According to Danny Meyer, hospitality is found in the small things. Like prepositions.
“Hospitality is present when something happens for you. It is absent when something happens to you. These two simple concepts—for and to--express it all.”
I have been thinking about this one a lot lately: How much of church life is experienced by the average, ordinary person out there as “to” instead of “for” them? We do stuff “to” people all the time? We preach to them, we sing to them, we make announcements to them? (Maybe worse, we do things “at” them. If there is anything worse than “to” ministry, it has got to be “at” ministry.)
How much different would our ministry be received if everything we did was “for” ministry? My preaching professor said something like this to me years ago, though I never thought of it as practicing “hospitality” at the time. He said, “We don’t preach to a people, we preach for them. We offer the word of God to give expression the work of the Spirit at work within a community of faith.”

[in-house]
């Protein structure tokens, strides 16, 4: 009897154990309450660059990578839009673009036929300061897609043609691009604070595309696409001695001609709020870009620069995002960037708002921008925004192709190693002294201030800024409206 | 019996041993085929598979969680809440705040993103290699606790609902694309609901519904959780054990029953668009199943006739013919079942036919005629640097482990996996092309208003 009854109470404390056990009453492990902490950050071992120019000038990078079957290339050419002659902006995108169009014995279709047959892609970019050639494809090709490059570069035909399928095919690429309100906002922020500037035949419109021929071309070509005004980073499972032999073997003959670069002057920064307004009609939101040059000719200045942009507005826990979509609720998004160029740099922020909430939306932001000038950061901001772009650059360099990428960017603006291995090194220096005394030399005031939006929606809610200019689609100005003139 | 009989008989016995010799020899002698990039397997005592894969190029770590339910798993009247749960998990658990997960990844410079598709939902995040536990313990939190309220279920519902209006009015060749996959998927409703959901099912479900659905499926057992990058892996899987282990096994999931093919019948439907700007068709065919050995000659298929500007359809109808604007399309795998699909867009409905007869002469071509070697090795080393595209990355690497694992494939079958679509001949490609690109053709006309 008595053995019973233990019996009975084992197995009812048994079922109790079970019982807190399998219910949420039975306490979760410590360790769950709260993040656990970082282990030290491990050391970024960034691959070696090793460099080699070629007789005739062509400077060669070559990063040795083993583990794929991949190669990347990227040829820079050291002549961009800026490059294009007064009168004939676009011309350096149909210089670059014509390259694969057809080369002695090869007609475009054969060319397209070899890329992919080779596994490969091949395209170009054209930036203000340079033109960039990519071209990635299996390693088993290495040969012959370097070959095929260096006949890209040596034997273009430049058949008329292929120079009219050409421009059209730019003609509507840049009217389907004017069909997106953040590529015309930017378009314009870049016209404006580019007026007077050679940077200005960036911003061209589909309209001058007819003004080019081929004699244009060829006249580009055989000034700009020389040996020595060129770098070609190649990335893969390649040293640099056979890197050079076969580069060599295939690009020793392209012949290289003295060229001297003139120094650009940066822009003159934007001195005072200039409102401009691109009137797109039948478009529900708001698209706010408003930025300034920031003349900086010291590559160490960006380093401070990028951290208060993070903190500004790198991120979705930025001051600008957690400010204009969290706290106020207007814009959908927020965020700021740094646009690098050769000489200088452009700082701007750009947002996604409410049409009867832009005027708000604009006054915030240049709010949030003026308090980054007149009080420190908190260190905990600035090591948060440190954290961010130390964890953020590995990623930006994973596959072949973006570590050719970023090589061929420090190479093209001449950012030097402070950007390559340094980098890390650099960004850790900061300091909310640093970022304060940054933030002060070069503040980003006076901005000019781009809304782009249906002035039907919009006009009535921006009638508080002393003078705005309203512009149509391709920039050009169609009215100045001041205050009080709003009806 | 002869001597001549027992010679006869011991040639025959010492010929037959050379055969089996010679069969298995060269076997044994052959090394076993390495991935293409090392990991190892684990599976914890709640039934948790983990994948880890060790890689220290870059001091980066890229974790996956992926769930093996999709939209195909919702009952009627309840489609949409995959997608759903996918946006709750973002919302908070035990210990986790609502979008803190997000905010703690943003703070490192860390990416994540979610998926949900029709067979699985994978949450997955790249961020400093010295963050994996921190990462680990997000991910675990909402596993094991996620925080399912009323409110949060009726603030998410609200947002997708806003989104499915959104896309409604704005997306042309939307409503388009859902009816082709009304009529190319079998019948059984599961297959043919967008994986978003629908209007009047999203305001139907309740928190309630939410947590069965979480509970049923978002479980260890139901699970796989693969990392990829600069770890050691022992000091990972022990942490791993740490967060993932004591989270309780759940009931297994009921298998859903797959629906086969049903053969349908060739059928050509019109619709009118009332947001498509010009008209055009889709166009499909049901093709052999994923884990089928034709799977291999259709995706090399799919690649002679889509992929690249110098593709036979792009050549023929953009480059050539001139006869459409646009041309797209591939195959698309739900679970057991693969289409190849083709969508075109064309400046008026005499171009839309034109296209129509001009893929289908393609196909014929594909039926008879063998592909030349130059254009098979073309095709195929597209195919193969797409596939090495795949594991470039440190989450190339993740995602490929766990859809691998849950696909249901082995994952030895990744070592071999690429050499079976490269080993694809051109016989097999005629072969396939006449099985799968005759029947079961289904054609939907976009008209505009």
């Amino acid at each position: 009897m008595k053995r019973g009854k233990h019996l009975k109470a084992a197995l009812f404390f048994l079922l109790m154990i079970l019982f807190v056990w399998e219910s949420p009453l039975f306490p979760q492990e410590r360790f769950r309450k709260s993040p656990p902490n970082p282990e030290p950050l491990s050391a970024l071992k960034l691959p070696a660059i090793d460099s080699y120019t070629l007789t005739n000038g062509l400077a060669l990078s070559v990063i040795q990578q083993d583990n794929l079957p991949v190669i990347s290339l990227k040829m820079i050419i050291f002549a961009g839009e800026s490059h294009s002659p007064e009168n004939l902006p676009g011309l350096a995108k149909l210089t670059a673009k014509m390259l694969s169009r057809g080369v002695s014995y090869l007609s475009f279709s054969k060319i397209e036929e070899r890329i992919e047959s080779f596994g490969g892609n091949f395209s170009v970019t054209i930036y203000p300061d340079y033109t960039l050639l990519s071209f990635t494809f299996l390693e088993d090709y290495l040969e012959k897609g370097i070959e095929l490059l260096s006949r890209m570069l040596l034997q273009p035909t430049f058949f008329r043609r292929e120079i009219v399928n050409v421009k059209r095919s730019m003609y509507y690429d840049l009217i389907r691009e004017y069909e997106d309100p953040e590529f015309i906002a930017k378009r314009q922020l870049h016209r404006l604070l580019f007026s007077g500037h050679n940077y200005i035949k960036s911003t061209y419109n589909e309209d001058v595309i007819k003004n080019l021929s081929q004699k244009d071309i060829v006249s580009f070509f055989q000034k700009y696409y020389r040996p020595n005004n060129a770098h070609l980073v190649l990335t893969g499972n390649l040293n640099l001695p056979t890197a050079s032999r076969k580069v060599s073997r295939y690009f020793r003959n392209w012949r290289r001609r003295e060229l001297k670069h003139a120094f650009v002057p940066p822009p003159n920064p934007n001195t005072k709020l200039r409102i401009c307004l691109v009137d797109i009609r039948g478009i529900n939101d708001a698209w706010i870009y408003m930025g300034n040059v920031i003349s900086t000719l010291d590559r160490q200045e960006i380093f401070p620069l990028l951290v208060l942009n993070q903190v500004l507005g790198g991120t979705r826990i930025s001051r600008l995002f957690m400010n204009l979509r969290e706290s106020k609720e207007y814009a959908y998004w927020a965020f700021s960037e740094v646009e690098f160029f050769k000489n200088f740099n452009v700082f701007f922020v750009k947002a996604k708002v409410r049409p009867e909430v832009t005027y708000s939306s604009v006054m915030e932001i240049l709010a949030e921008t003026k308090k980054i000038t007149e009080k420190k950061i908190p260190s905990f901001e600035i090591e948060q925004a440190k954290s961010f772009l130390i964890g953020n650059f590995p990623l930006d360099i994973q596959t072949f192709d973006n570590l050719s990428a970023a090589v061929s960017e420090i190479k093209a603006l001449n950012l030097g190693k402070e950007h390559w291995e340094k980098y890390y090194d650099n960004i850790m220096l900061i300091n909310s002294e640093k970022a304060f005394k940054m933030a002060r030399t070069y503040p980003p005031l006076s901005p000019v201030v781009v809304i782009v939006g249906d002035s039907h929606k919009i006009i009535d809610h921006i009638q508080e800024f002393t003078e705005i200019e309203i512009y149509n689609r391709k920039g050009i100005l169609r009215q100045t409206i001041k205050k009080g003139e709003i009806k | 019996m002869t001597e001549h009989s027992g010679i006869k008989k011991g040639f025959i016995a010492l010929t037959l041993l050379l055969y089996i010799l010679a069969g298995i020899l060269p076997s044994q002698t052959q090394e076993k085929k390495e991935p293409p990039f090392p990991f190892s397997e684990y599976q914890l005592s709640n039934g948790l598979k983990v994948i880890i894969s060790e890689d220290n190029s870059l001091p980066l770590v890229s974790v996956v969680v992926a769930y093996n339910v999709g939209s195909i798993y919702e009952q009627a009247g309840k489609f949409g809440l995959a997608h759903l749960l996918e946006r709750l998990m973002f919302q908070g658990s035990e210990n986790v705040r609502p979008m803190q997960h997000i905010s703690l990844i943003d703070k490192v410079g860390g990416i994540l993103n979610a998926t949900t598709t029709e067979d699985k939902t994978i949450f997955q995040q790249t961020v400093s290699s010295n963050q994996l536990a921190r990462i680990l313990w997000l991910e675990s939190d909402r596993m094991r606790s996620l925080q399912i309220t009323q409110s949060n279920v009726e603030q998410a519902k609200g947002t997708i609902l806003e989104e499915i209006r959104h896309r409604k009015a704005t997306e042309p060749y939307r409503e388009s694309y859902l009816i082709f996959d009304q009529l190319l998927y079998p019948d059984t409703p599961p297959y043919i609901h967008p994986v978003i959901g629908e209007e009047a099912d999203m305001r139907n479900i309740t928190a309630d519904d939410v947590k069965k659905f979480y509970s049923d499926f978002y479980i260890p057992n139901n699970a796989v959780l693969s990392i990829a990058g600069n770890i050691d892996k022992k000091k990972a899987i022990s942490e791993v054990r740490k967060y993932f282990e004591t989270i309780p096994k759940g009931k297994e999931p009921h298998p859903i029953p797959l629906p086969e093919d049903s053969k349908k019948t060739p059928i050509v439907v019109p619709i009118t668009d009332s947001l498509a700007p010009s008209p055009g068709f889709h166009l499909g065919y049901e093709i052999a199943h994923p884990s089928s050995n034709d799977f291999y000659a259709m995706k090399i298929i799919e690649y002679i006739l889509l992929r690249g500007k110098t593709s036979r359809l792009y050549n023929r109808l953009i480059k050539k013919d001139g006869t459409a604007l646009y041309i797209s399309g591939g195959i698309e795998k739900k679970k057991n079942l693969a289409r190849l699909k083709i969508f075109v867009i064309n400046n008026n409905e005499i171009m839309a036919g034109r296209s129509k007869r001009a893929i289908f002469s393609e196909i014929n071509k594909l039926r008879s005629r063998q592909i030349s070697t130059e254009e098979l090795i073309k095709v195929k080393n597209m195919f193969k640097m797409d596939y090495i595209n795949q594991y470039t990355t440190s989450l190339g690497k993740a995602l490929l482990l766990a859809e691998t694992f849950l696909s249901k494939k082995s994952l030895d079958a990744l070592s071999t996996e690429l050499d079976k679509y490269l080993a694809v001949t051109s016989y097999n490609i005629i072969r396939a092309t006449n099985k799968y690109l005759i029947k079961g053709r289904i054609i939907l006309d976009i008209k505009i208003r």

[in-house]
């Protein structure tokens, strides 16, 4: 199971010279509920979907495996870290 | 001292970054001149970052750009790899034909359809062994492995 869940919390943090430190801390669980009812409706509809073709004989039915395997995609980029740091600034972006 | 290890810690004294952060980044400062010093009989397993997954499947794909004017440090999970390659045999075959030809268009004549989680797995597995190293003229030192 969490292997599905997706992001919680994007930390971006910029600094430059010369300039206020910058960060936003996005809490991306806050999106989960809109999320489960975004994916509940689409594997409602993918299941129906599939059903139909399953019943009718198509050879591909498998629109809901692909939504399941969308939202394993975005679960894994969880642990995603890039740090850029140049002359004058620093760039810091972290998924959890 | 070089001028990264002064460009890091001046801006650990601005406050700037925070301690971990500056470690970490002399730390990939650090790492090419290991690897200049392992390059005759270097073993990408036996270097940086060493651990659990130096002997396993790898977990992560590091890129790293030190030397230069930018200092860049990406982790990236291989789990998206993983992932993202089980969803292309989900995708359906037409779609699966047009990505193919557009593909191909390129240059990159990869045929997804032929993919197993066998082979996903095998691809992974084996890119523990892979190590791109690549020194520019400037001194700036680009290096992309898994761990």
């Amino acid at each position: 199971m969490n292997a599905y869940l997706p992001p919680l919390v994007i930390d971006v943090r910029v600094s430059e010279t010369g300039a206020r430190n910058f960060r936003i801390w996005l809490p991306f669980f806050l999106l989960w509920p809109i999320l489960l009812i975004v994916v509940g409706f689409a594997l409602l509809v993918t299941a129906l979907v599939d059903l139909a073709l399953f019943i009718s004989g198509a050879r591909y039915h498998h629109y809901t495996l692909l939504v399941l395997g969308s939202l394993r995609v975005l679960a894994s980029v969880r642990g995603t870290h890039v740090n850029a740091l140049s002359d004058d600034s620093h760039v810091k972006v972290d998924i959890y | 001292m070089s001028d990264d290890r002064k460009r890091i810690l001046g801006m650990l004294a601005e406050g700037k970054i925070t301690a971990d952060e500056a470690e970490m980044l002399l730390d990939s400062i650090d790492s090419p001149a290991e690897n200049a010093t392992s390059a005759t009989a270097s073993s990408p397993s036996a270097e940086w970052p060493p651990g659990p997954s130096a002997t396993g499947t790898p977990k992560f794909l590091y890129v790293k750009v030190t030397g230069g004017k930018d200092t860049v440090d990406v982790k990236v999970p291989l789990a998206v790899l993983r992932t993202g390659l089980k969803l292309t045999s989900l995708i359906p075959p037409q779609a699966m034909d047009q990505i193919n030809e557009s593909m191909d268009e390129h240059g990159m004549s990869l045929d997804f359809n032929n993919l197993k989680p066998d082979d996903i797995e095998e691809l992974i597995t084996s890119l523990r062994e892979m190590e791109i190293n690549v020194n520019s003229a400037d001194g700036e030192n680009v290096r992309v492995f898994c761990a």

In what ways can all that we do as Christians be experienced by people as our being “for” them, the way God gave his life “for” them? What does it mean for us to express a vocation of ministry that makes everyone who comes in contact with the church feel as if “these people are for me, they are on my side?”
In what ways are you aware of the ministry of the church as “to” or “for”? Want to share some stories? Maybe we’ll discover ways of truly representing the one who “gave himself up for us all”.